Air races support tourism sector in slow period | nnbusinessview.com

Air races support tourism sector in slow period

Rob Sabo

The Reno Championship Air Races were created in 1964 in part to boost tourism during slow September days. Now, 46 years later, the annual event at Reno-Stead Airport draws close to 200,000 people to northern Nevada, helping make September one of the busiest tourism months in the region.

Though attendance at the 2010 Reno Championship Air Races dipped slightly from 2009 figures, advance ticket sales and pre-orders are encouraging for a slight uptick at this year’s event scheduled for Sept. 14-18. Full-week attendance at last year’s event was 197,000 fans, down slightly from just over 200,000 in 2009.

Mike Houghton, president and chief executive officer of the Reno Air Racing Association for the past 14 years, says about 40 percent of visitors to the event hail from the West Coast, with the balance spread out from larger cities around country.

Although popular with locals, about 70 percent of attendees come from outside of the area including 4 to 5 percent international visitors.

“It is a huge event for this community,” Houghton says. “It contributes in excess of $70 million in economic impact in a week’s time.”

U.S. pilots make up the biggest group of flyers at the Championship Air Races, but the event regularly has pilots travel from Australia, New Zealand, Great Britian and France.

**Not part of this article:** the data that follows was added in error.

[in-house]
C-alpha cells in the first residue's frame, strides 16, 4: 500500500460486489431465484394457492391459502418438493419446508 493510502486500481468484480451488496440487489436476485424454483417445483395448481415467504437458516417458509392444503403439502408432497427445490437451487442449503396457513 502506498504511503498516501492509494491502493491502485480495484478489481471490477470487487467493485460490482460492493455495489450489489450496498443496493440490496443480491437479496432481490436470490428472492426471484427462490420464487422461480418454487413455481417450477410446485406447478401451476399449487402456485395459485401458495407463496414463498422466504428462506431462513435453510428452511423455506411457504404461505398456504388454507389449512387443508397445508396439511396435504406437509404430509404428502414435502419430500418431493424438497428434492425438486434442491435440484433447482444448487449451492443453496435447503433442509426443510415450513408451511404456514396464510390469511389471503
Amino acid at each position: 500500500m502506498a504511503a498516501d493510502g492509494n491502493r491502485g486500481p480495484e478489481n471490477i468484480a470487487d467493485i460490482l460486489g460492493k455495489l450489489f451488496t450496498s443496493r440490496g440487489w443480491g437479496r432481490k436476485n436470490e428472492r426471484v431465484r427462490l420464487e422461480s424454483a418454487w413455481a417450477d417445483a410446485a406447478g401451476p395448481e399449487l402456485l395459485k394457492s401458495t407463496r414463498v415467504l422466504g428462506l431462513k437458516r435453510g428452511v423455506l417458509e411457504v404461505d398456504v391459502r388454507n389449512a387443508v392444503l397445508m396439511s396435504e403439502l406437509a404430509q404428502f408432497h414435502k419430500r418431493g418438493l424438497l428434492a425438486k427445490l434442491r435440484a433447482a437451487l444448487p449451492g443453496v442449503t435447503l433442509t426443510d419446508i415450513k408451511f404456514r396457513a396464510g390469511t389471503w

Attendance has always been strong at the event the first year drew more than 150,000 people to Sky Ranch Airport, which is now part of Spanish Springs.

Though patronage has dipped slightly along with the decline in the national economy, the Reno Championship Air Races remain a sizeable contributor to the general and tourism economy in September.

“When we started in ’64, September was one of the worst tourism months in the economy, and now it is No.1 or No. 2 in visitor production each year,” Houghton says.

The visitor demographic at the event is primarily upper-income tourists, Houghton adds. Additionally, more than 80 percent of sponsor revenue comes from out-of-market companies such as Beechcraft.

Events such as the Reno Championship Air Races are more important to the health of the local economy than ever before, Houghton says.

“With the fading economy over past several years, the only bright spots on our horizon have been special events. The Reno Rodeo kicks off special event season in June, and through Street Vibrations in October the special events have been bringing in tourists. They have consistently outperformed the convention market. You can look at special events and count on traffic coming in during the special event times.”


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